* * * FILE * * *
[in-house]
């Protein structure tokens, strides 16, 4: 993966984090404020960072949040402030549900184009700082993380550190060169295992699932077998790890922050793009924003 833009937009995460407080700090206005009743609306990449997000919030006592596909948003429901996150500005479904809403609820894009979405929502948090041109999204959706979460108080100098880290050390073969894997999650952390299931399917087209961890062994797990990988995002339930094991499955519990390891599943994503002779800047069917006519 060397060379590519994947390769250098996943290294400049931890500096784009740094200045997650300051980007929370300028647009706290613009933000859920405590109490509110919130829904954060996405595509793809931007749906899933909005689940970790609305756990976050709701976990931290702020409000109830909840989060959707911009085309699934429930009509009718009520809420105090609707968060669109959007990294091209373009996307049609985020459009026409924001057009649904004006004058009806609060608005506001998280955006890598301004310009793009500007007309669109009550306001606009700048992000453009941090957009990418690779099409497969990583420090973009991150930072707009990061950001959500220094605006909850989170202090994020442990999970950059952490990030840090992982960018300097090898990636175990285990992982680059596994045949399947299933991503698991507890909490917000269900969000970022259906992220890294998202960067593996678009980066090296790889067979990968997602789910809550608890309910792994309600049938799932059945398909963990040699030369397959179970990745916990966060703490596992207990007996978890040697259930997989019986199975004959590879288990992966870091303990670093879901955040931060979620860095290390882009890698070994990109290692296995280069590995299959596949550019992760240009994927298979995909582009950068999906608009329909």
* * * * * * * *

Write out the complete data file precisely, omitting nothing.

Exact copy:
[in-house]
């Protein structure tokens, strides 16, 4: 993966984090404020960072949040402030549900184009700082993380550190060169295992699932077998790890922050793009924003 833009937009995460407080700090206005009743609306990449997000919030006592596909948003429901996150500005479904809403609820894009979405929502948090041109999204959706979460108080100098880290050390073969894997999650952390299931399917087209961890062994797990990988995002339930094991499955519990390891599943994503002779800047069917006519 060397060379590519994947390769250098996943290294400049931890500096784009740094200045997650300051980007929370300028647009706290613009933000859920405590109490509110919130829904954060996405595509793809931007749906899933909005689940970790609305756990976050709701976990931290702020409000109830909840989060959707911009085309699934429930009509009718009520809420105090609707968060669109959007990294091209373009996307049609985020459009026409924001057009649904004006004058009806609060608005506001998280955006890598301004310009793009500007007309669109009550306001606009700048992000453009941090957009990418690779099409497969990583420090973009991150930072707009990061950001959500220094605006909850989170202090994020442990999970950059952490990030840090992982960018300097090898990636175990285990992982680059596994045949399947299933991503698991507890909490917000269900969000970022259906992220890294998202960067593996678009980066090296790889067979990968997602789910809550608890309910792994309600049938799932059945398909963990040699030369397959179970990745916990966060703490596992207990007996978890040697259930997989019986199975004959590879288990992966870091303990670093879901955040931060979620860095290390882009890698070994990109290692296995280069590995299959596949550019992760240009994927298979995909582009950068999906608009329909």